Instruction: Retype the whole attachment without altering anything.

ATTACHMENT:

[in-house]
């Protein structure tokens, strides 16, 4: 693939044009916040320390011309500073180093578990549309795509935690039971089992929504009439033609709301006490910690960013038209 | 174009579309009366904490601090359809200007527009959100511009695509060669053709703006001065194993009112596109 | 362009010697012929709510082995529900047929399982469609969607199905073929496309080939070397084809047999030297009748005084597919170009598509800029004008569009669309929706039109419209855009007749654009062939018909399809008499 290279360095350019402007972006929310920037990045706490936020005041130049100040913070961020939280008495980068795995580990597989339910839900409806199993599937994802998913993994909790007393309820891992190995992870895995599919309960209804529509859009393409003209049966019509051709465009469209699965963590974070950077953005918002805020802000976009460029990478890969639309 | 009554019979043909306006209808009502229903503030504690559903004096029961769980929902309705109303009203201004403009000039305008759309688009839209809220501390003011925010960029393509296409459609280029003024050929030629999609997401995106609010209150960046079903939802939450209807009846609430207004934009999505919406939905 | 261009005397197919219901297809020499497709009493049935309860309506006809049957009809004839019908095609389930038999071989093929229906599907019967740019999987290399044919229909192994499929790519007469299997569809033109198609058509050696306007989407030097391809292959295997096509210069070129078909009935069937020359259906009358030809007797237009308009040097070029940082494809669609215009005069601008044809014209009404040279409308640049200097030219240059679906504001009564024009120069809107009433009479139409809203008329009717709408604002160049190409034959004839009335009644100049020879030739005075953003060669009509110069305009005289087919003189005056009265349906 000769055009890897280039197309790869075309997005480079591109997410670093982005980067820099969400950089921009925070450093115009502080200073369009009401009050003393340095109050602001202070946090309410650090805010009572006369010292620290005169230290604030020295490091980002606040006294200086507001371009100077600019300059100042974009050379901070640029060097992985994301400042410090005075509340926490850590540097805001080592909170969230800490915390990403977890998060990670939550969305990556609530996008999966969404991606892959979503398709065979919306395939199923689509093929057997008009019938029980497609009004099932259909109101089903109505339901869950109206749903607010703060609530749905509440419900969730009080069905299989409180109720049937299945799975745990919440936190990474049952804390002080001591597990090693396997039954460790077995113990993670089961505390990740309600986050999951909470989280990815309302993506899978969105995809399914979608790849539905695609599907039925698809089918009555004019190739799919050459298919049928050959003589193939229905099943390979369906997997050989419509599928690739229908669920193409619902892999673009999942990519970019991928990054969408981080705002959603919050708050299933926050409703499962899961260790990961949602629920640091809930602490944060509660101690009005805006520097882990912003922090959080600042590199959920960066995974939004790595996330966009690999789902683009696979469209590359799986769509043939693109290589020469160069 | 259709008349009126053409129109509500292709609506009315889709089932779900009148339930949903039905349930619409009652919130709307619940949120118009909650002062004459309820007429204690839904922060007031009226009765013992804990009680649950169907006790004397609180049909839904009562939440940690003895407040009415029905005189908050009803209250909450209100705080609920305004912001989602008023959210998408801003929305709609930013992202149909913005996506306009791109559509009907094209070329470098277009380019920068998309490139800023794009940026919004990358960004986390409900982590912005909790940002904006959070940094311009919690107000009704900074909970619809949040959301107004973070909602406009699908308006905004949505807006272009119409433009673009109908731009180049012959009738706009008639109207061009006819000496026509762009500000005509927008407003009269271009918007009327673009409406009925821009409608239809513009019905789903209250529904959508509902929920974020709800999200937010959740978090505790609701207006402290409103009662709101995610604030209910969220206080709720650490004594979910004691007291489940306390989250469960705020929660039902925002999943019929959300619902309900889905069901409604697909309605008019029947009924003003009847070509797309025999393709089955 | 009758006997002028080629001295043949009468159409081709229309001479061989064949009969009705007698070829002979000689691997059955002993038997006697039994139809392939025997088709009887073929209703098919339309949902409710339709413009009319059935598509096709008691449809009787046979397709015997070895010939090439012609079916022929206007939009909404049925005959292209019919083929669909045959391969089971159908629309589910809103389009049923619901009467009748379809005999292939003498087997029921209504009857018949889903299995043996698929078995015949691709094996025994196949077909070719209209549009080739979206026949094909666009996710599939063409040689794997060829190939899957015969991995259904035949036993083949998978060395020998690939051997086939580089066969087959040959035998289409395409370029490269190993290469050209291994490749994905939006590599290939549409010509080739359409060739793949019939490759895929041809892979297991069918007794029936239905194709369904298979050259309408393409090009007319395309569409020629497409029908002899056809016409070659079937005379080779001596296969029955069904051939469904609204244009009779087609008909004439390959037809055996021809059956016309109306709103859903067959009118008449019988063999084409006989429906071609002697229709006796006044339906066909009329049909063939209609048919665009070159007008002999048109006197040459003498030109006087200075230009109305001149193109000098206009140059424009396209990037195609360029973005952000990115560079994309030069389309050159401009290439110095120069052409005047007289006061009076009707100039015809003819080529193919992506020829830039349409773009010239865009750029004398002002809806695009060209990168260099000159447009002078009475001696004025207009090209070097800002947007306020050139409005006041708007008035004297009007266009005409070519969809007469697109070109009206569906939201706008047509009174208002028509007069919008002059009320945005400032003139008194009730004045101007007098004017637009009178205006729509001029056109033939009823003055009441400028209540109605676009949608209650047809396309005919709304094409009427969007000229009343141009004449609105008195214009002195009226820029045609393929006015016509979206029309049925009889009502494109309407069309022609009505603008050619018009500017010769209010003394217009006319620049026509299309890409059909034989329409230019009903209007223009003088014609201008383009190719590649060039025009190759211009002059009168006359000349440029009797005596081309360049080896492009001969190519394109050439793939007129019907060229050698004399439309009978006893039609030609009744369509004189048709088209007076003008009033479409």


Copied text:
[in-house]
């Protein structure tokens, strides 16, 4: 693939044009916040320390011309500073180093578990549309795509935690039971089992929504009439033609709301006490910690960013038209 | 174009579309009366904490601090359809200007527009959100511009695509060669053709703006001065194993009112596109 | 362009010697012929709510082995529900047929399982469609969607199905073929496309080939070397084809047999030297009748005084597919170009598509800029004008569009669309929706039109419209855009007749654009062939018909399809008499 290279360095350019402007972006929310920037990045706490936020005041130049100040913070961020939280008495980068795995580990597989339910839900409806199993599937994802998913993994909790007393309820891992190995992870895995599919309960209804529509859009393409003209049966019509051709465009469209699965963590974070950077953005918002805020802000976009460029990478890969639309 | 009554019979043909306006209808009502229903503030504690559903004096029961769980929902309705109303009203201004403009000039305008759309688009839209809220501390003011925010960029393509296409459609280029003024050929030629999609997401995106609010209150960046079903939802939450209807009846609430207004934009999505919406939905 | 261009005397197919219901297809020499497709009493049935309860309506006809049957009809004839019908095609389930038999071989093929229906599907019967740019999987290399044919229909192994499929790519007469299997569809033109198609058509050696306007989407030097391809292959295997096509210069070129078909009935069937020359259906009358030809007797237009308009040097070029940082494809669609215009005069601008044809014209009404040279409308640049200097030219240059679906504001009564024009120069809107009433009479139409809203008329009717709408604002160049190409034959004839009335009644100049020879030739005075953003060669009509110069305009005289087919003189005056009265349906 000769055009890897280039197309790869075309997005480079591109997410670093982005980067820099969400950089921009925070450093115009502080200073369009009401009050003393340095109050602001202070946090309410650090805010009572006369010292620290005169230290604030020295490091980002606040006294200086507001371009100077600019300059100042974009050379901070640029060097992985994301400042410090005075509340926490850590540097805001080592909170969230800490915390990403977890998060990670939550969305990556609530996008999966969404991606892959979503398709065979919306395939199923689509093929057997008009019938029980497609009004099932259909109101089903109505339901869950109206749903607010703060609530749905509440419900969730009080069905299989409180109720049937299945799975745990919440936190990474049952804390002080001591597990090693396997039954460790077995113990993670089961505390990740309600986050999951909470989280990815309302993506899978969105995809399914979608790849539905695609599907039925698809089918009555004019190739799919050459298919049928050959003589193939229905099943390979369906997997050989419509599928690739229908669920193409619902892999673009999942990519970019991928990054969408981080705002959603919050708050299933926050409703499962899961260790990961949602629920640091809930602490944060509660101690009005805006520097882990912003922090959080600042590199959920960066995974939004790595996330966009690999789902683009696979469209590359799986769509043939693109290589020469160069 | 259709008349009126053409129109509500292709609506009315889709089932779900009148339930949903039905349930619409009652919130709307619940949120118009909650002062004459309820007429204690839904922060007031009226009765013992804990009680649950169907006790004397609180049909839904009562939440940690003895407040009415029905005189908050009803209250909450209100705080609920305004912001989602008023959210998408801003929305709609930013992202149909913005996506306009791109559509009907094209070329470098277009380019920068998309490139800023794009940026919004990358960004986390409900982590912005909790940002904006959070940094311009919690107000009704900074909970619809949040959301107004973070909602406009699908308006905004949505807006272009119409433009673009109908731009180049012959009738706009008639109207061009006819000496026509762009500000005509927008407003009269271009918007009327673009409406009925821009409608239809513009019905789903209250529904959508509902929920974020709800999200937010959740978090505790609701207006402290409103009662709101995610604030209910969220206080709720650490004594979910004691007291489940306390989250469960705020929660039902925002999943019929959300619902309900889905069901409604697909309605008019029947009924003003009847070509797309025999393709089955 | 009758006997002028080629001295043949009468159409081709229309001479061989064949009969009705007698070829002979000689691997059955002993038997006697039994139809392939025997088709009887073929209703098919339309949902409710339709413009009319059935598509096709008691449809009787046979397709015997070895010939090439012609079916022929206007939009909404049925005959292209019919083929669909045959391969089971159908629309589910809103389009049923619901009467009748379809005999292939003498087997029921209504009857018949889903299995043996698929078995015949691709094996025994196949077909070719209209549009080739979206026949094909666009996710599939063409040689794997060829190939899957015969991995259904035949036993083949998978060395020998690939051997086939580089066969087959040959035998289409395409370029490269190993290469050209291994490749994905939006590599290939549409010509080739359409060739793949019939490759895929041809892979297991069918007794029936239905194709369904298979050259309408393409090009007319395309569409020629497409029908002899056809016409070659079937005379080779001596296969029955069904051939469904609204244009009779087609008909004439390959037809055996021809059956016309109306709103859903067959009118008449019988063999084409006989429906071609002697229709006796006044339906066909009329049909063939209609048919665009070159007008002999048109006197040459003498030109006087200075230009109305001149193109000098206009140059424009396209990037195609360029973005952000990115560079994309030069389309050159401009290439110095120069052409005047007289006061009076009707100039015809003819080529193919992506020829830039349409773009010239865009750029004398002002809806695009060209990168260099000159447009002078009475001696004025207009090209070097800002947007306020050139409005006041708007008035004297009007266009005409070519969809007469697109070109009206569906939201706008047509009174208002028509007069919008002059009320945005400032003139008194009730004045101007007098004017637009009178205006729509001029056109033939009823003055009441400028209540109605676009949608209650047809396309005919709304094409009427969007000229009343141009004449609105008195214009002195009226820029045609393929006015016509979206029309049925009889009502494109309407069309022609009505603008050619018009500017010769209010003394217009006319620049026509299309890409059909034989329409230019009903209007223009003088014609201008383009190719590649060039025009190759211009002059009168006359000349440029009797005596081309360049080896492009001969190519394109050439793939007129019907060229050698004399439309009978006893039609030609009744369509004189048709088209007076003008009033479409």